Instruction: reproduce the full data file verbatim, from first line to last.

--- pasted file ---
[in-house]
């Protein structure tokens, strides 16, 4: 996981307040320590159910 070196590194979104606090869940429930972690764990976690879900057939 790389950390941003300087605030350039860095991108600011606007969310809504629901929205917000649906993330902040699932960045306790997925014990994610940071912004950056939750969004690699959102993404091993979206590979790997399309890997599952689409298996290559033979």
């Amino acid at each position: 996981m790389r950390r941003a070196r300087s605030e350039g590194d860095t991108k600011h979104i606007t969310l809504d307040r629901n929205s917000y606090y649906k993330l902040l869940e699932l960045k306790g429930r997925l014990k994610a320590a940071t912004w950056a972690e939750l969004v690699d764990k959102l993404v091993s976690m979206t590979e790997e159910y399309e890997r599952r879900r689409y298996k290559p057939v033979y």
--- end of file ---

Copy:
[in-house]
């Protein structure tokens, strides 16, 4: 996981307040320590159910 070196590194979104606090869940429930972690764990976690879900057939 790389950390941003300087605030350039860095991108600011606007969310809504629901929205917000649906993330902040699932960045306790997925014990994610940071912004950056939750969004690699959102993404091993979206590979790997399309890997599952689409298996290559033979």
């Amino acid at each position: 996981m790389r950390r941003a070196r300087s605030e350039g590194d860095t991108k600011h979104i606007t969310l809504d307040r629901n929205s917000y606090y649906k993330l902040l869940e699932l960045k306790g429930r997925l014990k994610a320590a940071t912004w950056a972690e939750l969004v690699d764990k959102l993404v091993s976690m979206t590979e790997e159910y399309e890997r599952r879900r689409y298996k290559p057939v033979y």